Choosing by 64b5SWe


  Basic Decision Making Model
1. Recognize a problem or dm situation
2. Frame the problem/decision (objectives,
   constraints, factors, priorities)
3. Generate alternatives
4. Evaluate & choose
5. Implement & evaluate results (iterate)
6. Stabilize & learn from
Important to have a good frame first,
including objectives and constraints

Good to have a rich range of creative

Very important to minimize judgmental
biases & mental locks, both in generating
alternatives & in evaluating them
          Choosing (cont.)

Central focus on how well does an
alternative satisfy the objective(s) and
other decision criteria
Always have constraints, including:
– Cognitive limitations
– Incomplete or inaccurate information
– Uncertainties in outcomes & future events
– Time & cost constraints
Aim for a good decision, not a perfect one
–   Meets objectives (full CRIP)
–   Doesn’t create new problems
–   Within time and other constraints
–   Consistent with values

Be wary of certainty
Use good critical thinking & creativity
Separate facts from assumptions &
Recognize & reduce biases & blocks/locks
Need to consider practicality,
implementability, stakeholders
Can be as simple as identifying pluses &
minuses, then assessing (not just adding)
Sometimes, “satisficing” is OK
Sometimes, models and computer aids are
Sometimes, intuitive decisions work (but
beware of “fire, ready, aim” DM)
Some of Many Methods to Decide
Gut feel, emotions, intuition
Two-column pros & cons list
Ben Franklin’s two-column list
Decision matrix
– Brief statements
– 3-level qualitative ratings
– Expanded qualitative ratings
Decision matrix with variable criteria weights
Decision tree
Managing Factors Affecting
Decision Making & Creativity
     Some Factors Influencing

Type of decision
Urgency, pressure, constraints
Attributes of environment
– Uncertainty, risk
– Complexity, ambiguity
– Conflict
Decision-maker characteristics
– Wants (biological factors) vs. "Shoulds" (values)
– Judgmental biases
     Selective perception
     Impression effects
     Framing effects
     Escalation of commitment
     Categorization effects
– Creativity
– Mental blocks
Who else is involved
Self-fulfilling prophecies
Pygmalion effect, plus or minus
We tend to create negative images
Replace with intentional, positive images
Can help in many ways, e.g.:
– Public speaking
– Stress reduction
– Various aspects of decision making
– Difficult interpersonal interactions
– Health…
Argue for your limitations and, sure
enough, they’re yours.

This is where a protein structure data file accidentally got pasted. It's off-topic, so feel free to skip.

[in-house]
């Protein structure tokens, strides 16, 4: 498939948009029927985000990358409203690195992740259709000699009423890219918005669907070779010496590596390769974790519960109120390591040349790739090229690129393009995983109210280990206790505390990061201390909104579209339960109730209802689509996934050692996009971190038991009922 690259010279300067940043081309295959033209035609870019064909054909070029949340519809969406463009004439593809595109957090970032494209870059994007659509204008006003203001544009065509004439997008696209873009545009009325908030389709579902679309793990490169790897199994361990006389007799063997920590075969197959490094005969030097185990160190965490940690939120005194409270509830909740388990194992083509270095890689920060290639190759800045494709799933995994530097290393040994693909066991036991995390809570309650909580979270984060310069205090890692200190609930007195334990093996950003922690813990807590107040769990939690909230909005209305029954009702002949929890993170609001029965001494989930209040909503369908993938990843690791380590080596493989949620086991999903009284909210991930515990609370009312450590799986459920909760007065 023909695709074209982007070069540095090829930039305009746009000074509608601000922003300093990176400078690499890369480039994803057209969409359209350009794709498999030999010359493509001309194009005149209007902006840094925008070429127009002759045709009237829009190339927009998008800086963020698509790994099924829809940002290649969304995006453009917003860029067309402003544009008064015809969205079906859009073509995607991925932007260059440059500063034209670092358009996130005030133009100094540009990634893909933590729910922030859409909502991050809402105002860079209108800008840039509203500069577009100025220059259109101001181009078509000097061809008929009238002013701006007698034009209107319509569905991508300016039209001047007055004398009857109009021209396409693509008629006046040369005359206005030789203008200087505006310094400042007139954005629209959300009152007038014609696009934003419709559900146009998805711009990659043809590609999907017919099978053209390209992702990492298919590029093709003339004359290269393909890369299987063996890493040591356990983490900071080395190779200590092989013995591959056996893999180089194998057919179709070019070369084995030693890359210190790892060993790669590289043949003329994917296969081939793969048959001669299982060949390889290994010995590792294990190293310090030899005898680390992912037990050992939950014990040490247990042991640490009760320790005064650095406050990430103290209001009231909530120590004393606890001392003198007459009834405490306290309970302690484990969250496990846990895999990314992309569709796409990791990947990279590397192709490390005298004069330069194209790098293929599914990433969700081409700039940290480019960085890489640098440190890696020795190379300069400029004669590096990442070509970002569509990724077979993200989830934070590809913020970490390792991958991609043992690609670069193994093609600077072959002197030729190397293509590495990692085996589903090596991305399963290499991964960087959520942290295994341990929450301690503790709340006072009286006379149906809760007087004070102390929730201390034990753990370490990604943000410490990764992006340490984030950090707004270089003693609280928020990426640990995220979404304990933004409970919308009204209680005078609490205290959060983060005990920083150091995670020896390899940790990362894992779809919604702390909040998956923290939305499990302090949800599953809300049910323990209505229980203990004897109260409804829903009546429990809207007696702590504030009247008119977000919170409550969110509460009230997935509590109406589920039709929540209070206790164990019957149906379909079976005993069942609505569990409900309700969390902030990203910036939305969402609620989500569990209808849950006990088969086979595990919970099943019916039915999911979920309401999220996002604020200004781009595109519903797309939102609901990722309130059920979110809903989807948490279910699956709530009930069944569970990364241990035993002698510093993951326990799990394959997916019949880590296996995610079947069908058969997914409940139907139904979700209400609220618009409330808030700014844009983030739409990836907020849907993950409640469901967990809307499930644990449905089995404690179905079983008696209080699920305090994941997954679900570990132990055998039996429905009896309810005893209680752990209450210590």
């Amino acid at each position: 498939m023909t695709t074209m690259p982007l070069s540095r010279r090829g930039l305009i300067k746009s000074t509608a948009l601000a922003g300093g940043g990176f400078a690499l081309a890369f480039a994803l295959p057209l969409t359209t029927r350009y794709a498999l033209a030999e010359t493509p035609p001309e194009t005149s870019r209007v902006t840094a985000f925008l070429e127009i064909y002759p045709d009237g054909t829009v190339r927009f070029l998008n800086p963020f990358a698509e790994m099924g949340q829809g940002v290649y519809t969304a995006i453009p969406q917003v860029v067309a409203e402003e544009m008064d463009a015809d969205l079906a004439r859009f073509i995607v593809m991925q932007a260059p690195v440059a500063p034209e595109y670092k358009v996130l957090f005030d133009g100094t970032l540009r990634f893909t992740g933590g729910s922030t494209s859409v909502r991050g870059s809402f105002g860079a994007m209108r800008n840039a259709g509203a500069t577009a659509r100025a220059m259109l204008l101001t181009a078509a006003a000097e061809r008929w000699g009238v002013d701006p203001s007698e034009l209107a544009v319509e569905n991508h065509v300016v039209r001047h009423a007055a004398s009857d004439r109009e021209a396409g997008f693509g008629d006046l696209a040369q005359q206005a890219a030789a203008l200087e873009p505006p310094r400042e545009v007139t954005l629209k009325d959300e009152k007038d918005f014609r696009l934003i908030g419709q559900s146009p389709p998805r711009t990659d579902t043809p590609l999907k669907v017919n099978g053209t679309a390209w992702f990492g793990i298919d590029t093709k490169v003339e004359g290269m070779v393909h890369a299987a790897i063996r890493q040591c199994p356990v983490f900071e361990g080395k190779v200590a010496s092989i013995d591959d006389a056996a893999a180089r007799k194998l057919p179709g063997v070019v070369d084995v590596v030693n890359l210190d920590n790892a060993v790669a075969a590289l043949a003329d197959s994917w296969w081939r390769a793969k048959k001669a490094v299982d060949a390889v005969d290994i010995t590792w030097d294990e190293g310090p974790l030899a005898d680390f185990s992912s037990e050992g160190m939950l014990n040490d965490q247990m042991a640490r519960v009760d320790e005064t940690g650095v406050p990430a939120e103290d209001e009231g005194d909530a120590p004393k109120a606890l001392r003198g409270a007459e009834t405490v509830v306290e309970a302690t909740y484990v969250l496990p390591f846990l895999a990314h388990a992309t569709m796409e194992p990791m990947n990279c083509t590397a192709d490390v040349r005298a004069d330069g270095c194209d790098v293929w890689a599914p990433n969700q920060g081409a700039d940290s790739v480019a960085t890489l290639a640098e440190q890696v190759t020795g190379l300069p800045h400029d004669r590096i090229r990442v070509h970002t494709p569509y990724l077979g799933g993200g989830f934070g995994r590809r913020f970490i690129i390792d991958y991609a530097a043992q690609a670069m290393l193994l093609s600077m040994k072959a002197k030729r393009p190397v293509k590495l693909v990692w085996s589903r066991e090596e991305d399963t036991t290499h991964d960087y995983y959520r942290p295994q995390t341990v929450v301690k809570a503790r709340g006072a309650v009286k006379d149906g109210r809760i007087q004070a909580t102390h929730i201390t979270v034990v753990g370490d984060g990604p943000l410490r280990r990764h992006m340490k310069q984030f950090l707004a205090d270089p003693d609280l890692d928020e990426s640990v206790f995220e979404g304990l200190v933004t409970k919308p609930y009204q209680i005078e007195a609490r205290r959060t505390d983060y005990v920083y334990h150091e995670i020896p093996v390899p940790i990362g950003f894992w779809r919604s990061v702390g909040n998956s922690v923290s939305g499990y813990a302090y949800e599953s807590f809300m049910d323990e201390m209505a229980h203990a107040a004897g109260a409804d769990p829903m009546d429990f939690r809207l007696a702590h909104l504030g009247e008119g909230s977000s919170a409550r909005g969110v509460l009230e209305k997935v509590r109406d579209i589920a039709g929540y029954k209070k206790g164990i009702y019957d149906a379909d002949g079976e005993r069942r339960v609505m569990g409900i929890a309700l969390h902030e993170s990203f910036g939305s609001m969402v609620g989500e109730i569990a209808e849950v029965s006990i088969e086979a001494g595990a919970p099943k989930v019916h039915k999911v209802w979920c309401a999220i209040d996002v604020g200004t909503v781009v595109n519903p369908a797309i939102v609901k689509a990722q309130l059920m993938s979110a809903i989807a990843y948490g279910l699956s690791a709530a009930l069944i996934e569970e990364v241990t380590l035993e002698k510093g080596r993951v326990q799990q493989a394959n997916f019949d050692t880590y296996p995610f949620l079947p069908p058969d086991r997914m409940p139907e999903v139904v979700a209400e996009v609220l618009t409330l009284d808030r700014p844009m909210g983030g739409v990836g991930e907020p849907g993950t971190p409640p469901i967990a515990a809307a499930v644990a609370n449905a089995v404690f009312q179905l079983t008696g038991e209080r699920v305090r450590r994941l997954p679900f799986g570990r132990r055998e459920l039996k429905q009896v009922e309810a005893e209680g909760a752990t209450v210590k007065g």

Richard Bach

The greatest discovery of my generation is
that human beings, by changing the inner
attitudes of their minds, can change the
outer aspects of their lives.
     William James
        Visualization Exercise
Identify a specific future situation in which
you want to perform effectively
Get very comfortable and relaxed
Visualize moving yourself through space and
time to be in that future situation
With you in that situation performing
effectively and the situation playing out
– Experience it, not observe or think about it
– With input to all senses: sight, hear, smell, feel, taste
               Next Time
Introduction plus first two of the ten mental
locks in the von Oech book
As you read each chapter:
– Do at least some of the exercises
– Think about the questions and suggestions
– Identify and highlight things you find important
– Think of possible applications for you
     Engage with the readings
What seems important here, what do I like,
agree with, find useful? Why?
– Highlight, make margin notes
How might I apply one or more concepts in my
life – now and in the future?
Are there things I disagree with and/or would
modify or expand on? Why? How?
It is important to create your own study notes or
concept map
        Judgmental Biases
Selective perception
Impression effects
Framing & presentation effects
Escalation of commitment
Categorization effects
      Judgmental Biases -1

Selective perception
– What we expect
– What we want to be
– Alignment
– Advocacy vs. inquiry
– Good questions at end of Notes 4.1
       Judgmental Biases -2

Impression effects
– Halo effects

– Primacy and recency effects
Is primacy or recency more powerful?
 Choose primacy (present first) if decision is to
 be at least a few days after both presentations
 Choose recency (present last) if there is to be
 a gap between presentations of the two sides
 & decision follows shortly after the last
 Moot if presentations of two sides & the
 decision are together (although individual
 listeners can vary in their ways of taking in
       Judgmental Biases - 3

Framing and presentation effects
– Selecting & emphasizing certain aspects,
  while excluding or minimizing others
– Reread web piece on framing
– Recall framing exercises and case
– Can include anchoring
 Some helps to reduce judgmental biases
from framing effects:
– Frame problems in terms of objectives
– Don't automatically accept a first frame
  (others’ or yours)
– Play devil's advocate
– Consider events both before & after what
  readily comes to mind
– Consider multiple possibilities
– Reframe in multiple ways
            Isn’t It Funny

When the other fellow takes a long time to
do something, he’s slow, but when I take a
long time to do something, I’m thorough.

When the other fellow doesn’t do it, he’s
too lazy, but when I don’t do it, I’m too
           Judgmental Biases - 4